I say that love at first sight is silly because of my beliefs about the nature of love; I believe that love is something like a spiritual response to the values you hold dear personified in another person (see above for the more formal definition). Since the response is not primarily derived from sight, it would be hard to for me to believe in love at “first sight”. Realistically, it seems to me that the phenomenon is something more akin to “lust at first sight” or at least something like a fondness for the aesthetic quality of the other person.

Personally, I think that the best kind of love is the kind that develops from a deep friendship and shared values – a kind of “metaphysical alignment of the souls” (this is metaphorical, not to be taken literally). The best kind of love comes from finding the kind of person who is essentially like you: someone who shares your fundamental values, your outlook on life, and your passions. Therefore it doesn’t seem possible that you could find true love just from seeing someone.

Having said all of this, the one circumstance that I alluded to earlier – in which I might grant plausibility to love at first sight – is a situation whereby you have come to know someone very well through correspondence (be it either phone, e-mail, letters, or a combination of all of these) so that the first time you do actually meet them in person, you are struck by their beauty and with the knowledge that their character is virtuous and beautiful as well, you fall in love with them in that instant.

Although I don’t find this situation to be likely, I do grant that it is possible.

It’s not that I’m hostile to the idea of love at first sight, in fact I think it’s quite romantic and it shows a benevolent sense of life that seeks happiness, but I just don’t find the idea probable

VI. Unconditional Love?

I often hear people pine for “unconditional love”, hear them plead to be loved “for themselves” and not for what they do – yet I must confess I do not understand what they mean nor do I understand their desire for that kind of affection.

It seems to me that when someone expresses this kind of feeling, they are asking not to be judged – they want a moral “get out of jail free card” to be as lazy or immoral as they wish and to still have the love and respect of another.

Yet that’s not how love works!

You fall in love with another person because you judge them to be a good person – you assess their moral character and find it to be virtuous, you assess their values and find them to be rational and proper, you assess their habits and find them to actively engaged in bettering themselves, and you assess their mind to see whether you’re on the same level. The whole process of falling in love, and staying in love, is a process of judgment on a myriad of levels – both explicitly and implicitly. When you are with someone else, you are constantly judging them to see whether they’re still compatible with you and whether they are on a moral ascent or descent.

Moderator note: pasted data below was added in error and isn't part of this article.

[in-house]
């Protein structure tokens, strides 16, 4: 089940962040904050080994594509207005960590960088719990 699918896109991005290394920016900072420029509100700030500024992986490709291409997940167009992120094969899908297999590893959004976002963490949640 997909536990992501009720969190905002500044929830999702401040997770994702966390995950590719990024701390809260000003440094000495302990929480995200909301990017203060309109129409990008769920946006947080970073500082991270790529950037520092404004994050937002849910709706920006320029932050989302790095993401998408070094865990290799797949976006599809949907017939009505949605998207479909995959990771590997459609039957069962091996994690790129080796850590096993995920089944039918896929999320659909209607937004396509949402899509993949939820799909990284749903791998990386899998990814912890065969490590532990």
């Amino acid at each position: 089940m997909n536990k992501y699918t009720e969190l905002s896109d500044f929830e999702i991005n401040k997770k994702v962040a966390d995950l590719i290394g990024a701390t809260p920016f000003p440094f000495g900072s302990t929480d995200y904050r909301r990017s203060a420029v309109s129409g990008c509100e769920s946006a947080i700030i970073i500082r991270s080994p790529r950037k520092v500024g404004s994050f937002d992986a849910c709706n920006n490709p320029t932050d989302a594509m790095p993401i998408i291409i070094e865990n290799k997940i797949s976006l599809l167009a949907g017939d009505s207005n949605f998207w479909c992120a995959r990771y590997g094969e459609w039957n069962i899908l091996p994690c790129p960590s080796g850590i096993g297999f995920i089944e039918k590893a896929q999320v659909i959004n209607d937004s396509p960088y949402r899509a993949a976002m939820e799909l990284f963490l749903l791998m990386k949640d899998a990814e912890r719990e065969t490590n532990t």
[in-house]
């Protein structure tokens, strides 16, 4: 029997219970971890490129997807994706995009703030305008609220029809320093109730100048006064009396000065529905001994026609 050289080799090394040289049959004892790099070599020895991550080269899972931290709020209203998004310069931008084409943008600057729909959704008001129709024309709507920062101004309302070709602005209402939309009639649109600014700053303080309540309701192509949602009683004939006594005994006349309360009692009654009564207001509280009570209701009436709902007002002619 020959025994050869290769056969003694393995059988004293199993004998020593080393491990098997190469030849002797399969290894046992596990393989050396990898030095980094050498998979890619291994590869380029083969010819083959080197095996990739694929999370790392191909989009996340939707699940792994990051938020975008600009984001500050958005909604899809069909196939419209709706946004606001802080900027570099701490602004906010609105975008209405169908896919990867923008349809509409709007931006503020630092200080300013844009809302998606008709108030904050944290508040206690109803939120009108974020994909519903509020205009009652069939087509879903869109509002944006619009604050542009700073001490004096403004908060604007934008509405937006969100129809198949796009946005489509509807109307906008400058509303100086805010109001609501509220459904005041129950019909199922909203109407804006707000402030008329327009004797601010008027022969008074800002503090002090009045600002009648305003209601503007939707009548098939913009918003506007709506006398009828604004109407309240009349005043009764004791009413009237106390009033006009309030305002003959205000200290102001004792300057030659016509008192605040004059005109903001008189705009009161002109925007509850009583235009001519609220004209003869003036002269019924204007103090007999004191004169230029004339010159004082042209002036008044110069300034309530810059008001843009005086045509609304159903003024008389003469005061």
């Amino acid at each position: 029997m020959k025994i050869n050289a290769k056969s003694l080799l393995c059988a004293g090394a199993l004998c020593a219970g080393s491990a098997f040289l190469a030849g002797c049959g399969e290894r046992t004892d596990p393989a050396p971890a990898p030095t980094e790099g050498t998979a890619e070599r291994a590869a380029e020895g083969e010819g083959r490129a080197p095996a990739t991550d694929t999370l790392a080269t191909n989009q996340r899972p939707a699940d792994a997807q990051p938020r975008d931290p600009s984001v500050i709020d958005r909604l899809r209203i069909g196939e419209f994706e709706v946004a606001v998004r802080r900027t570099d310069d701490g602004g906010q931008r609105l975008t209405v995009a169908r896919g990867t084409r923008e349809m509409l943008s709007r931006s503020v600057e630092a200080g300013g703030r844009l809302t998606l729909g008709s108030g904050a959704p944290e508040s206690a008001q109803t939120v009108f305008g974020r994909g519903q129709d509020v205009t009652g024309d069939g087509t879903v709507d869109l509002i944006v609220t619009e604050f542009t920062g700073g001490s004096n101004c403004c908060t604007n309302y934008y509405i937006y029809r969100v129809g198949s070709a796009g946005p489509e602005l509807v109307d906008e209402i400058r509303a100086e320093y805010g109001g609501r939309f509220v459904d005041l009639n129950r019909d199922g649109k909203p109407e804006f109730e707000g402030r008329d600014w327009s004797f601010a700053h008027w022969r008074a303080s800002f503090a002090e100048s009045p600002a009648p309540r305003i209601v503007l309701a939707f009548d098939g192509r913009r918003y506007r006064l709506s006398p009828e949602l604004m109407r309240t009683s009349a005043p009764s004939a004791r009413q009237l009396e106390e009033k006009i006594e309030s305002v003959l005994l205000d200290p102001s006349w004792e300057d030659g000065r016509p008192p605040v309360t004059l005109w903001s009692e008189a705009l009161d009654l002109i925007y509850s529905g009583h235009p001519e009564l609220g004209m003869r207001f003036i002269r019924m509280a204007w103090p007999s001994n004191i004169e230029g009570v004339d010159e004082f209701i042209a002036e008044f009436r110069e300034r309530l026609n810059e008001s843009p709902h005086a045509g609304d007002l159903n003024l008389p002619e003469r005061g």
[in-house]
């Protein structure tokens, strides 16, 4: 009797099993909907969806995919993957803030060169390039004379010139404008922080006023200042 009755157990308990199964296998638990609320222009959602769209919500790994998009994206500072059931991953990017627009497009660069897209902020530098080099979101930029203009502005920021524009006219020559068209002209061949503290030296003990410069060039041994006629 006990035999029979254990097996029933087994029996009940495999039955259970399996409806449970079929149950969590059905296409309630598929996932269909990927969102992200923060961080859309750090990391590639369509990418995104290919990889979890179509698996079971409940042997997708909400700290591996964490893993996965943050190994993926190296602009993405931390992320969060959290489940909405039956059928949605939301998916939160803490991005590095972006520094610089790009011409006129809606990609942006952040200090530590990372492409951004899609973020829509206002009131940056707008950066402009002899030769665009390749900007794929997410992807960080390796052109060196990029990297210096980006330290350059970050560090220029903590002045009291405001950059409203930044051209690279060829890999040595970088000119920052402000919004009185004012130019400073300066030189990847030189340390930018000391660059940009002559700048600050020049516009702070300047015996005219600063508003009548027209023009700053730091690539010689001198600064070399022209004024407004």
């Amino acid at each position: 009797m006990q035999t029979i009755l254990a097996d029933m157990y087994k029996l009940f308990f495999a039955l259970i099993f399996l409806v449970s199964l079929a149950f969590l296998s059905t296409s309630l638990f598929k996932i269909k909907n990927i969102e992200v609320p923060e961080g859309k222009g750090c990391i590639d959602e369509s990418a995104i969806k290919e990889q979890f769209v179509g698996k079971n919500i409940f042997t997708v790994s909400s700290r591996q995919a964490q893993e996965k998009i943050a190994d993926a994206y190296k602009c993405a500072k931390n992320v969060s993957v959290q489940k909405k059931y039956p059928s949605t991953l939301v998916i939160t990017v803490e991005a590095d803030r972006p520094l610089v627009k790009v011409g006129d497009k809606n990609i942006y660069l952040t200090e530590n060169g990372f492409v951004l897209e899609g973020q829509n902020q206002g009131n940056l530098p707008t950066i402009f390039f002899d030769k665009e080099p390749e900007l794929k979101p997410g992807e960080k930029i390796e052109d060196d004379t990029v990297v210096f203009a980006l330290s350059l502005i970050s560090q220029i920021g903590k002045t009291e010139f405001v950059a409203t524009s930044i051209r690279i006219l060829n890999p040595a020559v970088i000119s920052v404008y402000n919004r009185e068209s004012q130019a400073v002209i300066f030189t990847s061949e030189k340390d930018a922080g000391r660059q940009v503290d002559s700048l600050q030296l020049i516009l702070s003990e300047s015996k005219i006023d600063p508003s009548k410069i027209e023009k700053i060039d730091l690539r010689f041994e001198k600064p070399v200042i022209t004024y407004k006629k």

To ask either to be loved for “yourself” and not your actions or to be loved without being judged betrays a desire to be loved for no reason – to be loved arbitrarily. But what would that even mean?

How would that person respond if you acquiesced and told them that: “I love you for no reason whatsoever – I find no value in you, nor do you fulfill any sexual, intellectual, or emotional needs.” It may just be me…but I’d find this particular “compliment” to be disgusting.

Worse though is that someone who is asking to be loved for themselves and not their choices and actions is asking to be loved regardless of who they are! What does it mean to be loved “for yourself”? What is a person besides their character, besides their choices and actions? It’s pretty clear they’re not asking to be loved just for their bodies (at least I hope they’re not), but it’s not clear that their claim isn’t vacuous.

Personally, I want conditional love – I want to be loved for what I do, because that is who I am. I want to be judged to be a good person and I want to be valued and respected for that. I want someone to critically evaluate me and if I make mistakes point them out to me so that I can correct them. I want someone to push me to be the best person I can be, to push me to achieve my potential and then further to increase my potential.

Love is conditional!

Ayn Rand said that love is “the emotional response of one man to the virtues of another, the spiritual payment given in exchange for the personal, selfish pleasure which one man derives from the virtues of another man’s character” and I completely agree. As she says, the love of one person for another is completely dependent upon the value and good moral character of the other.

To love is to be selfish, to love is value another person for being a good person, to love is to judge another worthy of your affection.

And, although true love is rare (mostly given to the lack of truly virtuous people), I still agree with the old adage: “The Greatest Happiness in life is to love and be loved in return.”